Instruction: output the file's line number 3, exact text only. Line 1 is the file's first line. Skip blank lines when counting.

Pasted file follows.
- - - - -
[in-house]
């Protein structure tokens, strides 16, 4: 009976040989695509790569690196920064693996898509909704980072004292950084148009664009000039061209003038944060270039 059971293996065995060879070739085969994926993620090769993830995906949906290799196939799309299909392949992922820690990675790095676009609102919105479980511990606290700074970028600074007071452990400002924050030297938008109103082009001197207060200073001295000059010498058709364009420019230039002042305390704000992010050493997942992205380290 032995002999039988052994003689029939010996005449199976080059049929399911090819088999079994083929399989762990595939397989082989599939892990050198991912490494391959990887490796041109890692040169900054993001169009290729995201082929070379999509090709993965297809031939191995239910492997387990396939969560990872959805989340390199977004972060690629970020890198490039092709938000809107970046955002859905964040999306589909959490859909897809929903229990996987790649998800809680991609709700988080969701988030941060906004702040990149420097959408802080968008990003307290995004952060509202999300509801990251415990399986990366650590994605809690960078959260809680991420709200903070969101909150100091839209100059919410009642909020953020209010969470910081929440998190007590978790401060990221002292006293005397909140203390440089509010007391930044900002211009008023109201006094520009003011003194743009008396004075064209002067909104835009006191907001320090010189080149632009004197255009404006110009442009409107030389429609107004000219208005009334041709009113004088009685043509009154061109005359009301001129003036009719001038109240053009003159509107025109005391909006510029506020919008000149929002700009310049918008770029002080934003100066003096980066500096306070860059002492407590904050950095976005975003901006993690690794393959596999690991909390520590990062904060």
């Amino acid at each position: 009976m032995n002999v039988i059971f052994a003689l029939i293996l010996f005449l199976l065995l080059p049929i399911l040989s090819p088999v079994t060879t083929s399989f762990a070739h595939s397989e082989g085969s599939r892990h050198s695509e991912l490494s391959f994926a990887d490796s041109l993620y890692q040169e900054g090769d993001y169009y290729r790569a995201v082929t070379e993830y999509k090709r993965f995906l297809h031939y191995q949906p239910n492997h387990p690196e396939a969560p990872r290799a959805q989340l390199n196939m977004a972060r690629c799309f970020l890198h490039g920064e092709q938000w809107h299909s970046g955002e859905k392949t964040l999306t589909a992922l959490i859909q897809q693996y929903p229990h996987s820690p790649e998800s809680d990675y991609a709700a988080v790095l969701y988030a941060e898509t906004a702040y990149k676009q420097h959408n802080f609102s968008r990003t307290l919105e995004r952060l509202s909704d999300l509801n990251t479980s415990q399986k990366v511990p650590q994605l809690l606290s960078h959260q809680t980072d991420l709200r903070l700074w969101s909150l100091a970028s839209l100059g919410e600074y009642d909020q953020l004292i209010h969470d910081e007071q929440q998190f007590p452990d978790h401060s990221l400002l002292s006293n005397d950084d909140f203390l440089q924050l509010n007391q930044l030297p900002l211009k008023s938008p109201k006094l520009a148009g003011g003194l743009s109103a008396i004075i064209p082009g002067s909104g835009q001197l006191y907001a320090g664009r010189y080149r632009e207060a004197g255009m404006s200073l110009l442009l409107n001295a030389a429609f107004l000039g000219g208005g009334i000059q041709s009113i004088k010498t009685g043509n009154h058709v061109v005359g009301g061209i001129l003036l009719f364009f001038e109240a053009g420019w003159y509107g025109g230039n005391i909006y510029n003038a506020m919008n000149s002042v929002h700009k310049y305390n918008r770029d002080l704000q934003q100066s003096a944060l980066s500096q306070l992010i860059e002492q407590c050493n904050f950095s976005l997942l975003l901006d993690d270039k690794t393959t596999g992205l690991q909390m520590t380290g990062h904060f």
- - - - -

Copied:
């Amino acid at each position: 009976m032995n002999v039988i059971f052994a003689l029939i293996l010996f005449l199976l065995l080059p049929i399911l040989s090819p088999v079994t060879t083929s399989f762990a070739h595939s397989e082989g085969s599939r892990h050198s695509e991912l490494s391959f994926a990887d490796s041109l993620y890692q040169e900054g090769d993001y169009y290729r790569a995201v082929t070379e993830y999509k090709r993965f995906l297809h031939y191995q949906p239910n492997h387990p690196e396939a969560p990872r290799a959805q989340l390199n196939m977004a972060r690629c799309f970020l890198h490039g920064e092709q938000w809107h299909s970046g955002e859905k392949t964040l999306t589909a992922l959490i859909q897809q693996y929903p229990h996987s820690p790649e998800s809680d990675y991609a709700a988080v790095l969701y988030a941060e898509t906004a702040y990149k676009q420097h959408n802080f609102s968008r990003t307290l919105e995004r952060l509202s909704d999300l509801n990251t479980s415990q399986k990366v511990p650590q994605l809690l606290s960078h959260q809680t980072d991420l709200r903070l700074w969101s909150l100091a970028s839209l100059g919410e600074y009642d909020q953020l004292i209010h969470d910081e007071q929440q998190f007590p452990d978790h401060s990221l400002l002292s006293n005397d950084d909140f203390l440089q924050l509010n007391q930044l030297p900002l211009k008023s938008p109201k006094l520009a148009g003011g003194l743009s109103a008396i004075i064209p082009g002067s909104g835009q001197l006191y907001a320090g664009r010189y080149r632009e207060a004197g255009m404006s200073l110009l442009l409107n001295a030389a429609f107004l000039g000219g208005g009334i000059q041709s009113i004088k010498t009685g043509n009154h058709v061109v005359g009301g061209i001129l003036l009719f364009f001038e109240a053009g420019w003159y509107g025109g230039n005391i909006y510029n003038a506020m919008n000149s002042v929002h700009k310049y305390n918008r770029d002080l704000q934003q100066s003096a944060l980066s500096q306070l992010i860059e002492q407590c050493n904050f950095s976005l997942l975003l901006d993690d270039k690794t393959t596999g992205l690991q909390m520590t380290g990062h904060f």